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3D printing also known as additive manufacturing (AM) is a process of making three-dimensional objects through an additive process in which successive layers of material are laid atop one another to form a desired shape. AM can be traced back to the 1980s when the first forms of AM equipment and process came to life such as Chuck Hull’s stereolithography printer. Since the start, more process and technology improvements have surfaced and can be categorized into 7 distinct types:
- Material Extrusion
- Light Photopolymerization
- Material Jetting
- Binder Jetting
- Powder Bed Fusion
- Direct Energy Deposition
- Sheet Lamination
Material extrusion’s technology referred to as Fused Deposition Modeling (FDM) but also dubbed Fused Filament Fabrication (FFF) for legal reasons has been a popular choice for the DIY/hobbyist community and was invented in the late 80s by Scott Crump. The FDM/FFF process starts with software to determine how the filament extruder(s) will draw out each layer to build up the model, preparing it for the building process. Printers with two or more print heads can print out multiple colors and/or use scaffolding materials to support the overhanging parts of complex prints. In either case, FDM printers use only one print head at a time, switching between them for multi-material prints.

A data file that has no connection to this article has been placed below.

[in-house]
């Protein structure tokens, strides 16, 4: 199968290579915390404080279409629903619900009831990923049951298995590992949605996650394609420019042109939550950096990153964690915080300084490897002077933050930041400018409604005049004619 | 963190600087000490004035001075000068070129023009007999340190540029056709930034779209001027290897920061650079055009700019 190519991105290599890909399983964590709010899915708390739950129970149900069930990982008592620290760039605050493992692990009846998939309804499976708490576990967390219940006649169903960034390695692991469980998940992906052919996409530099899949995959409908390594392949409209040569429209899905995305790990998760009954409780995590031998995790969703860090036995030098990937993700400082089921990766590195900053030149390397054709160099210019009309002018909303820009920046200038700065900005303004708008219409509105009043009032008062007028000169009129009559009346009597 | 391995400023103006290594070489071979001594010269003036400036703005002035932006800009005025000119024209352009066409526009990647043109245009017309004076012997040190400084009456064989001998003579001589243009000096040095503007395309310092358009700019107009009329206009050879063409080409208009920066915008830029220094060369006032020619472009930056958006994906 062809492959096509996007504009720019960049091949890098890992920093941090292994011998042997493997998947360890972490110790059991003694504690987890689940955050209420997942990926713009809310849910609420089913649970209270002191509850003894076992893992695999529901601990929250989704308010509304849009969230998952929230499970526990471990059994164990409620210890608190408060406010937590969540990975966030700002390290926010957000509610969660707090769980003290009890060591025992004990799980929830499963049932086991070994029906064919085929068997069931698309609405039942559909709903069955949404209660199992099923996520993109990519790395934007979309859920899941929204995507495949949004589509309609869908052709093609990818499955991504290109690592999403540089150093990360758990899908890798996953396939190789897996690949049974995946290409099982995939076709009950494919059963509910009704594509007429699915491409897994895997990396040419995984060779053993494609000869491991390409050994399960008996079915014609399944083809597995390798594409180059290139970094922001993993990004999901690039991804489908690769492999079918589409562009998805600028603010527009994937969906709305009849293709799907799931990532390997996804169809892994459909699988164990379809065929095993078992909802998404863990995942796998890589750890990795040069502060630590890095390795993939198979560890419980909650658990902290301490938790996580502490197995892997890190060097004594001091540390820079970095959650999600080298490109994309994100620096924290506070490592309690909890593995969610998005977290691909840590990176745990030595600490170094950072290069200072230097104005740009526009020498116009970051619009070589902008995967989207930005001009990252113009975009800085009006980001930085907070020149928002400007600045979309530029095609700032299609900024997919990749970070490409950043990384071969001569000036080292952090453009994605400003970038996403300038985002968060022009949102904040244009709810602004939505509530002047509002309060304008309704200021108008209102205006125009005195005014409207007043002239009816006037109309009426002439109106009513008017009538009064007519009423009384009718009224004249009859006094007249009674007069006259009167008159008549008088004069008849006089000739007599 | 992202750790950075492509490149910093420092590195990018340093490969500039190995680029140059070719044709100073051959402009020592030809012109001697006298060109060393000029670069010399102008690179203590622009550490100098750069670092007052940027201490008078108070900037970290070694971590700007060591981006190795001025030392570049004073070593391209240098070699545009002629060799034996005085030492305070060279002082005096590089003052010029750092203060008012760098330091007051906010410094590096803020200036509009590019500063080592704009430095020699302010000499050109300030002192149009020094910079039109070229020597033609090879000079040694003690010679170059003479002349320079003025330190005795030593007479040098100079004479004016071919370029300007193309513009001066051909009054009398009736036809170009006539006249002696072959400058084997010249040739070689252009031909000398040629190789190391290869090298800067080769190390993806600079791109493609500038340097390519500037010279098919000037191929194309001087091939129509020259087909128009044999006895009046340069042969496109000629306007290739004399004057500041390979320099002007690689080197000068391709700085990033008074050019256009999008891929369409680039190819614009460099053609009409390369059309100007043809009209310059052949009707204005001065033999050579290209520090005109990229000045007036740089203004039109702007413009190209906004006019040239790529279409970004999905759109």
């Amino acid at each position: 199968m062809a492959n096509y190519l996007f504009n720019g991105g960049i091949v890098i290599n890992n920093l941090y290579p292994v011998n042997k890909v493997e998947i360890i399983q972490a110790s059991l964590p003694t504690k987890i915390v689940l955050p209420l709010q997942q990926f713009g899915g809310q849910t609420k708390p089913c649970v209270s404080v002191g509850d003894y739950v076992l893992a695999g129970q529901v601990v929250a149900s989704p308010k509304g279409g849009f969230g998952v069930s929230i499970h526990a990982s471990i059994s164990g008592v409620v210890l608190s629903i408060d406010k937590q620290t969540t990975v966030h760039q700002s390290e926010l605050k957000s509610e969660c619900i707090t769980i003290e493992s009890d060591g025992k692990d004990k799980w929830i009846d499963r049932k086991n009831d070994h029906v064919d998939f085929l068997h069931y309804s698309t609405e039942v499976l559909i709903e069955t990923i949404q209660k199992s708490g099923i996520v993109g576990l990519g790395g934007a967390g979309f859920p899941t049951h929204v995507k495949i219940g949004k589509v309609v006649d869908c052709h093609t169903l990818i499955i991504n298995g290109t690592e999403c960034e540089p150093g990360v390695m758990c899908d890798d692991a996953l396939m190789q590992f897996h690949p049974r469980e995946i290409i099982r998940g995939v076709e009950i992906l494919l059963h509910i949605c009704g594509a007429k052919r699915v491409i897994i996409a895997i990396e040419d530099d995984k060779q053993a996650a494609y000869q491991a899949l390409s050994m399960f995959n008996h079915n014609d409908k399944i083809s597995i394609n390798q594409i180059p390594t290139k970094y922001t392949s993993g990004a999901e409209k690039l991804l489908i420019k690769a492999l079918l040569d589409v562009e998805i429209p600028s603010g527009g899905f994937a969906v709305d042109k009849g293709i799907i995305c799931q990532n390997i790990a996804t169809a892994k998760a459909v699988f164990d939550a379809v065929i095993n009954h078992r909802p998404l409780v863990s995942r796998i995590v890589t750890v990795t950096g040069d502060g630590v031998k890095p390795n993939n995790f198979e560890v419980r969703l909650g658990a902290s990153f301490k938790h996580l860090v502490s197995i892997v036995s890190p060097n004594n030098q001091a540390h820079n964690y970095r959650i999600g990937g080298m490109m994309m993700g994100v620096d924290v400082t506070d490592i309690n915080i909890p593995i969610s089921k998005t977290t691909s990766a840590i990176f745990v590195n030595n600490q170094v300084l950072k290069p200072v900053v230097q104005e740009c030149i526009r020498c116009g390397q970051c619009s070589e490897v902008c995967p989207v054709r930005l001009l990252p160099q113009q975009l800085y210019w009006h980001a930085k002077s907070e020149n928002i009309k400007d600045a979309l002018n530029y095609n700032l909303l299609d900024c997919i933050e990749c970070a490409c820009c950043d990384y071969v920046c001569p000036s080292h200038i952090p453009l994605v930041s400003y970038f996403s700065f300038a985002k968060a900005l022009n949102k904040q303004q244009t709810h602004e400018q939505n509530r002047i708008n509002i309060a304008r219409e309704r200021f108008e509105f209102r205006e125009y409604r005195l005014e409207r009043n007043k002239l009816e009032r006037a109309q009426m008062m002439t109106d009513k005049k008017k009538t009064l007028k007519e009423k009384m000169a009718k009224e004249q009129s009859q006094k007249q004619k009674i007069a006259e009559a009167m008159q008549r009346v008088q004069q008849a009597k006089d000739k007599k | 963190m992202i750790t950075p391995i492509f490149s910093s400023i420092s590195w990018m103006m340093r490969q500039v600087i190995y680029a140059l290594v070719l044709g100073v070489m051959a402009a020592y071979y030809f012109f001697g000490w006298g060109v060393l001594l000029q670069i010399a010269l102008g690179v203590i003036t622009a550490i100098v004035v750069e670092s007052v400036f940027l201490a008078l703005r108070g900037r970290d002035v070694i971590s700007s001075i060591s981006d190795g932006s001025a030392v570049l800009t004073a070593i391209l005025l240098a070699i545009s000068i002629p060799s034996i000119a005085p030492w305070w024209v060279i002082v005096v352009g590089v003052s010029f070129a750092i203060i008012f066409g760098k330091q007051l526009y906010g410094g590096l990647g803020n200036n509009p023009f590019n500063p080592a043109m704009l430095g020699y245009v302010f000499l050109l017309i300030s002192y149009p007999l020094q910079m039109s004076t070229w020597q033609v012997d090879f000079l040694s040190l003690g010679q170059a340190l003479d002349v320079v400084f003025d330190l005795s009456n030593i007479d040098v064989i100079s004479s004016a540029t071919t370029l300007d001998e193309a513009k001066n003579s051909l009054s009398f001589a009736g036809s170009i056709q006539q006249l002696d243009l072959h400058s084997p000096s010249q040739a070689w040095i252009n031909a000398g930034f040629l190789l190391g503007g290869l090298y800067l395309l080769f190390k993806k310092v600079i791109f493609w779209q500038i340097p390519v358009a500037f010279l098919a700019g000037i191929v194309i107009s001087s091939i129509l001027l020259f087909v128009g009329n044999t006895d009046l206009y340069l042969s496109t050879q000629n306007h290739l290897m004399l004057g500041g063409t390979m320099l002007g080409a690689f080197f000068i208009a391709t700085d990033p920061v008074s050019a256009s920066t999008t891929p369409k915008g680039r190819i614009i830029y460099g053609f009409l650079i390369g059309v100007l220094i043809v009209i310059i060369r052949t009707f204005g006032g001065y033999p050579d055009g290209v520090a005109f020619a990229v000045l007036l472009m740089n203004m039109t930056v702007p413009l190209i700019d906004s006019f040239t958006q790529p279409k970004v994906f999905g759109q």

The actual printing process works by using a motor to feed the filament through a heating element. The filament emerges molten and quickly hardens to bond with the layer below it. The print head and/or the build platform moves in the X-Y (horizontal) plane before moving in the Z-axis (vertically) once each layer is complete. In this way, the object is built one layer at a time from the bottom upwards. Keep in mind that, while FDM is a very flexible printing process, it can have trouble printing sharp angles and overhangs. Choosing an efficient orientation for the model on the printing bed can make a big difference. If the object was printed using support material or rafts, after the printing process is complete, they are snapped off or dissolved in solvent leaving behind the finished object. Post-processing steps can greatly improve the surface. Acetone baths can be used leave the part with a glossy shine, similar to cast molding.
FDM/FFF printers can be categorized into 3 designs; Cartesian, Delta and polar. Cartesian style move the build platform in the X and Y coordinate and Z is accomplished by raising the Z carriage. Deltas, such as in the Boots Industries BI V2.5 have a stationary build platform but instead use 3 towers rotated 120 degrees from each other and lifts and lowers each towers attached carriage to achieve movement about the X, Y and Z coordinates. The last is a polar design is which the build platform moves in the Z axis while the extruder moves about the polar coordinate system r and φ. Material selection is growing weekly but typical forms include Acrylonitrile butadiene styrene (ABS) and Polylactic acid (PLA).
FDM/FFF Cartesian 3D Printer
FDM/FFF Delta 3D Printer
FDM/FFF Polar 3D Printer